WellRailed’s “Getting started with Ruby on Rails”

Tim Haines writes:

Tomek, Nahum, and I are organising a Rails session for newbies this month. We aim to make it the best Rails session yet. We’ve organised some books to give away, a discount for O’Rielly, and will be putting on Pizza (and hopefully beer if we find a sponser. 😉 The session will be about building a basic blog app, but the overriding theme will be to get the uninitiated but curious, and the beginners along, and give them a taste of the good stuff. We aim to nuture their curiousity into a love of Rails – which will benefit the entire Wgtn software development scene.

What: Getting started with Ruby on Rails – a community based approach
When: 6:30pm, Tuesday, 31st October 2006
Where: CreativeHQ, 25a Marion Street, Te Aro, Wellington (behind Resene Paint)
Presented by: Nahum Wild
Intended audience: Anyone interested in Ruby on Rails.
Prerequisites: Interest in Ruby on Rails. Knowledge of programming in any language will be useful during the live demo.
Refreshments: Hell pizza
Cost: Free. It’s a community event. It is our turn to give back.

The format will be as follows:

  • Arrive between 6:30 and 7pm.
  • Start at 7pm: Welcome and introduction
  • Quick overview of Ruby on Rails and its main underlying design pattern: Model-View-Controller
  • An end to end demonstration of how to build a simple blog application in Rails.
  • Q&A time.

Interested? Only 12 places left… Find out more about this event! I’m looking forward to this one…

O’Reilly? YA RLY!

<script type="text/javascript" language="Javascript">
	i = /^[O]{1}( {1}RLY)\?{1}$/mi ;
	j = /^Y(A) {1}RLY[\!.]?$/mi ;
	q = prompt('O'Reilly? Ya Reilly!');
	if (i.test(q)) {
		alert (q.toUpperCase().replace(i,'YA $1'));
	} else if(j.test(q)) {
		alert (q.toUpperCase().replace(j,'NO W$1I!'));

O'Reilly? YA RLY!

Being On Hold and the Art of Debugging DNS Discrepancies

So as you know, I recently switched hosts. I host a small site for a short animated film which is still in post production.

When I switched host, I needed to update that site’s record of who is handling the domain name. Friday night, I logged into the domain registrar and found the page which lets me update the nameservers. I am told this is called updating the zone file.

When I do this, it is supposed to propagate the changes through the all of the DNS servers around the world within the space of 24 hours. That’s how it works. Problem solved.

Not with this domain name. Monday morning rolled around, and still the domain name was pointing at the old host’s servers.

This is weird, because whois.net and samspade.org are reporting the dns records correctly.

So I get in contact with the registrar who handles the domain name. The lady on the other end of my web-based IM session told me it’s probably Telecom’s fault, as this kind of thing isn’t surprising, and on request provides me with phone numbers to Telecom.

After 15 minutes on hold (because of the power cuts in Auckland recently) I get through to a guy in Complex Technical Support (yes, that’s what the department is called at Telecom/Xtra), and I explain to him my problem, and stubbornly refuses to believe that their systems are as bad as I have been informed — I asked that he flush their dns cache for me, but he refused. After frustrating attempts to get him to see what I was seeing, I took his name down and department in case I needed to stick it to him.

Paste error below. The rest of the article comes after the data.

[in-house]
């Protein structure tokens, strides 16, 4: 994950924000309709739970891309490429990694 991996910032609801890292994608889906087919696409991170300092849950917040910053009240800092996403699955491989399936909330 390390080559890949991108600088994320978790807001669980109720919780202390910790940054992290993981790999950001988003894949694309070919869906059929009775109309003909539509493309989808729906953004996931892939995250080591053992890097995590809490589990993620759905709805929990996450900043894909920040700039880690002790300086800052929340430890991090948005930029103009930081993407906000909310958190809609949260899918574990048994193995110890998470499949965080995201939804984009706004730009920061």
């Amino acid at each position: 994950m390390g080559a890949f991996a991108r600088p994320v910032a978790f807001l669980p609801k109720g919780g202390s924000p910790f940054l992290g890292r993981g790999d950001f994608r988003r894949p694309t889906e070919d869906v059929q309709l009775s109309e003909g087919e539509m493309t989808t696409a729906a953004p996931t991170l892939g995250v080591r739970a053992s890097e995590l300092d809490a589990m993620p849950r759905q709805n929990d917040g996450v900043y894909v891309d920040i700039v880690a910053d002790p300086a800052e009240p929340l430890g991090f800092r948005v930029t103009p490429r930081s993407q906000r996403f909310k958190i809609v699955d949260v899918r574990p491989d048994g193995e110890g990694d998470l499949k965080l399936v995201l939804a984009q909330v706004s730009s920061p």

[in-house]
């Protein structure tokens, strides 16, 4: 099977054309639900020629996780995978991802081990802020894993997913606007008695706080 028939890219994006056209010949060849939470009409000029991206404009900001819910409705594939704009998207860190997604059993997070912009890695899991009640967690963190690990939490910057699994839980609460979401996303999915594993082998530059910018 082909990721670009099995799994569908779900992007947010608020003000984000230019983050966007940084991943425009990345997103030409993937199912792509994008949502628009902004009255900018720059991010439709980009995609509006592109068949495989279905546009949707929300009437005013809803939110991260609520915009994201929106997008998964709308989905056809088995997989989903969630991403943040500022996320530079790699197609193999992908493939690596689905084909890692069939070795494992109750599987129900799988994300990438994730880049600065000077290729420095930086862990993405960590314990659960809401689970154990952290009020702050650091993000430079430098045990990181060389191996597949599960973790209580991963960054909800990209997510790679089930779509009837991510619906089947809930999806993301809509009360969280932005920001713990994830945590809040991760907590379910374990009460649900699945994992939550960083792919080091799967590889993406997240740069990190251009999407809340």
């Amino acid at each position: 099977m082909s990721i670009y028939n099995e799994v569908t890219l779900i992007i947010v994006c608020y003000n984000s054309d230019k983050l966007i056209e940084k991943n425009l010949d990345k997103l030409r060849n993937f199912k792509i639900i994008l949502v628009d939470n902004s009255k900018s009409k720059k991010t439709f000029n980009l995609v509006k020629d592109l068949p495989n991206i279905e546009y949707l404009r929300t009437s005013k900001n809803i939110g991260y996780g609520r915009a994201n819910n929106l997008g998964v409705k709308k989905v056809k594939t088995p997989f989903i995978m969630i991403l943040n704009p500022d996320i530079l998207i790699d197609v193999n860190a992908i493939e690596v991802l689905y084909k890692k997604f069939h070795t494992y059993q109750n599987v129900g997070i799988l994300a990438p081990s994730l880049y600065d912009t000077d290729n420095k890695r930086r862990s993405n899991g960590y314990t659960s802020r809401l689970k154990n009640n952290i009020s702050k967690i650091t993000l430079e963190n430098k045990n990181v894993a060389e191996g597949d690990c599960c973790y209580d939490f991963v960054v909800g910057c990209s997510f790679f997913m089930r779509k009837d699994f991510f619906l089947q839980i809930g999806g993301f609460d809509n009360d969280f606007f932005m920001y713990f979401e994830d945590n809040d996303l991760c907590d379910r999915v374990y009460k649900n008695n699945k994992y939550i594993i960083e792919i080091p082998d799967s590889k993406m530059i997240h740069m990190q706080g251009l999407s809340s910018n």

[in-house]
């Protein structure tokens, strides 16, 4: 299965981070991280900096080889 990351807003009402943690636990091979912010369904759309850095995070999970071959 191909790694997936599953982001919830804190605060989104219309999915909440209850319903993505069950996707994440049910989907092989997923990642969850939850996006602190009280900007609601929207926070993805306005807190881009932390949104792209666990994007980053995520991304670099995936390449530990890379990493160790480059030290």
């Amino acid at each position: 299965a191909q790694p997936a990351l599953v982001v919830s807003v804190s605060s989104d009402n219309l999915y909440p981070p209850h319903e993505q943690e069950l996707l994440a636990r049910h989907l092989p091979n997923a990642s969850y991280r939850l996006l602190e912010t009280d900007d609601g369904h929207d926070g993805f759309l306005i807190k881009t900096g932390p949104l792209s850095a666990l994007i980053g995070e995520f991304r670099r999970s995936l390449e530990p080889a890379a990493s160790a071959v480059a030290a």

So I talk to my System Administrator here at Natcoll, and he introduces me to a tool called dig which will let me see what different DNS servers are saying about domain names. After checking a few low level DNS servers, such as Paradise and Xtra, we checked the A-level DNS servers — and the first B level DNS server I checked was mis-reporting too! No wonder we’re having these problems.

So, after trying to raise an IM session with the registrar, I tracked down their phone number and called them for real. I got a helpful soul who said aha, no, what I was told by the other staff member is incorrect. Turns out that they are not a .com registrar themselves, but have to go through a US company to register .com domains on behalf of their customers, and it would seem that the propagation of the zone file changes I requested had failed, and they would need to request them to happen by telephone.

So all’s well that ends well. I’ve called Complex Tech Support back and asked that a message be left for the employee I spoke with, telling him that he was right, and I was fed bad information from my registrar and I wanted to apologise.

Hopefully the site will be up tomorrow morning! I guess we’ll see, eh?

WCAG2 will be squashed by the developer community

Joe Clark, respected Web Accessibility guru, author of Building Accessible Websites, is criticising the draft version of the new Web Content Accessibility Guidelines which has been under development for over 5 years now.

Clark doesn’t just criticise the content of the new guidelines, but the manner in which they have been delivered to the world and how valuable stakeholders haven’t been listened to or even consulted.

What does this mean? A lot of the work of WCAG1 — the things that actually work — seems to be being undone and losing a lot of it’s punch. And instead, most of what WCAG2 is proposing Joe claims to be unachievable — and he’d know.

I could start explaining, but you’re better off reading what Joe Clark had to say his A List Apart article.

The WAI committee didn’t give much time for interested parties to provide comments — only until 31st May 2006. You better read this now and provide your feedback to the group while you still can.

UPDATE: Corrected some mistakes — thanks Joe Clark for dropping by and correcting me 😉